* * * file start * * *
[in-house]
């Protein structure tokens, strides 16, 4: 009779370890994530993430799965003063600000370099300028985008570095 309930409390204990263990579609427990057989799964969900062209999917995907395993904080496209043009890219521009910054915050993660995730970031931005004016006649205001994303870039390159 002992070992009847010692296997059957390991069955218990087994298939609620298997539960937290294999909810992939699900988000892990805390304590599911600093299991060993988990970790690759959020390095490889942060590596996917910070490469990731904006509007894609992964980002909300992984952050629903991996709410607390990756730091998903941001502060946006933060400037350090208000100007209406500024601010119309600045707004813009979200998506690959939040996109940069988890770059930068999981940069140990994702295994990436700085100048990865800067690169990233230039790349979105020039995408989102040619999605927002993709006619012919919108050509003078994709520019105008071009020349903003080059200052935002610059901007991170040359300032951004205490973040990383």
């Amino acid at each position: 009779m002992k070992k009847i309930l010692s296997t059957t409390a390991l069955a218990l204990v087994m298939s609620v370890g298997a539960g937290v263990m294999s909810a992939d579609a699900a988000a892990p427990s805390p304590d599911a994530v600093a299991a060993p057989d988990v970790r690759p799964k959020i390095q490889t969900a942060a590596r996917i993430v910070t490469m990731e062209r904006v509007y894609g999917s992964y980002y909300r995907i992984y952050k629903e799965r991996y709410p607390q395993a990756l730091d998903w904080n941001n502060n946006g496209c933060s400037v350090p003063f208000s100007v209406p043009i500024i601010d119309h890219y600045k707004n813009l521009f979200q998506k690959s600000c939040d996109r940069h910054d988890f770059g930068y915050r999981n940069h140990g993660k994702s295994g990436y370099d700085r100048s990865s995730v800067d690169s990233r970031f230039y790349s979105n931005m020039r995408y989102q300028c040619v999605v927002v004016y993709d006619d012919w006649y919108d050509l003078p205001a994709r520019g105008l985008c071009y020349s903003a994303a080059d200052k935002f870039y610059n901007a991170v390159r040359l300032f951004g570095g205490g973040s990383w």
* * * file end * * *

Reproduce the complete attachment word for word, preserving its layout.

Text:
[in-house]
């Protein structure tokens, strides 16, 4: 009779370890994530993430799965003063600000370099300028985008570095 309930409390204990263990579609427990057989799964969900062209999917995907395993904080496209043009890219521009910054915050993660995730970031931005004016006649205001994303870039390159 002992070992009847010692296997059957390991069955218990087994298939609620298997539960937290294999909810992939699900988000892990805390304590599911600093299991060993988990970790690759959020390095490889942060590596996917910070490469990731904006509007894609992964980002909300992984952050629903991996709410607390990756730091998903941001502060946006933060400037350090208000100007209406500024601010119309600045707004813009979200998506690959939040996109940069988890770059930068999981940069140990994702295994990436700085100048990865800067690169990233230039790349979105020039995408989102040619999605927002993709006619012919919108050509003078994709520019105008071009020349903003080059200052935002610059901007991170040359300032951004205490973040990383």
């Amino acid at each position: 009779m002992k070992k009847i309930l010692s296997t059957t409390a390991l069955a218990l204990v087994m298939s609620v370890g298997a539960g937290v263990m294999s909810a992939d579609a699900a988000a892990p427990s805390p304590d599911a994530v600093a299991a060993p057989d988990v970790r690759p799964k959020i390095q490889t969900a942060a590596r996917i993430v910070t490469m990731e062209r904006v509007y894609g999917s992964y980002y909300r995907i992984y952050k629903e799965r991996y709410p607390q395993a990756l730091d998903w904080n941001n502060n946006g496209c933060s400037v350090p003063f208000s100007v209406p043009i500024i601010d119309h890219y600045k707004n813009l521009f979200q998506k690959s600000c939040d996109r940069h910054d988890f770059g930068y915050r999981n940069h140990g993660k994702s295994g990436y370099d700085r100048s990865s995730v800067d690169s990233r970031f230039y790349s979105n931005m020039r995408y989102q300028c040619v999605v927002v004016y993709d006619d012919w006649y919108d050509l003078p205001a994709r520019g105008l985008c071009y020349s903003a994303a080059d200052k935002f870039y610059n901007a991170v390159r040359l300032f951004g570095g205490g973040s990383w």